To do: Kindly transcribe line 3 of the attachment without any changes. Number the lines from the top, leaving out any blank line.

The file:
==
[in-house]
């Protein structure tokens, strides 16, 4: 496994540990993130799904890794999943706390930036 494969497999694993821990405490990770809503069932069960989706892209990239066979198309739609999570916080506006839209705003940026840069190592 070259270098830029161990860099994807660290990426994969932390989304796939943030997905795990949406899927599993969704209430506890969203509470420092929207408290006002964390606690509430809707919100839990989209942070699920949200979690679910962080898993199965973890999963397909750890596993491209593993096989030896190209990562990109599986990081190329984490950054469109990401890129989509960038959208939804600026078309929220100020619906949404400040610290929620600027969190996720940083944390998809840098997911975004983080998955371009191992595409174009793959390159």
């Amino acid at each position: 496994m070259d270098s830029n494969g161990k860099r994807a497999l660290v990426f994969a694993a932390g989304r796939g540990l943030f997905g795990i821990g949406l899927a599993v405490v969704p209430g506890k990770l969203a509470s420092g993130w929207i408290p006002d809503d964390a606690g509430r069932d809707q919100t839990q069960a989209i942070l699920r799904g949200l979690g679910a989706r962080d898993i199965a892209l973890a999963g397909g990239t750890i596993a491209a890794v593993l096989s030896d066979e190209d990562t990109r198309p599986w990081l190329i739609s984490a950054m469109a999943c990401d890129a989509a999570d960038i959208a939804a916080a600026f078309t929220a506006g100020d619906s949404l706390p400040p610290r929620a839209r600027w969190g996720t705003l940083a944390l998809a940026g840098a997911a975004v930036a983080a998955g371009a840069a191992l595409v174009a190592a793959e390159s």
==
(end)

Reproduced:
């Amino acid at each position: 496994m070259d270098s830029n494969g161990k860099r994807a497999l660290v990426f994969a694993a932390g989304r796939g540990l943030f997905g795990i821990g949406l899927a599993v405490v969704p209430g506890k990770l969203a509470s420092g993130w929207i408290p006002d809503d964390a606690g509430r069932d809707q919100t839990q069960a989209i942070l699920r799904g949200l979690g679910a989706r962080d898993i199965a892209l973890a999963g397909g990239t750890i596993a491209a890794v593993l096989s030896d066979e190209d990562t990109r198309p599986w990081l190329i739609s984490a950054m469109a999943c990401d890129a989509a999570d960038i959208a939804a916080a600026f078309t929220a506006g100020d619906s949404l706390p400040p610290r929620a839209r600027w969190g996720t705003l940083a944390l998809a940026g840098a997911a975004v930036a983080a998955g371009a840069a191992l595409v174009a190592a793959e390159s």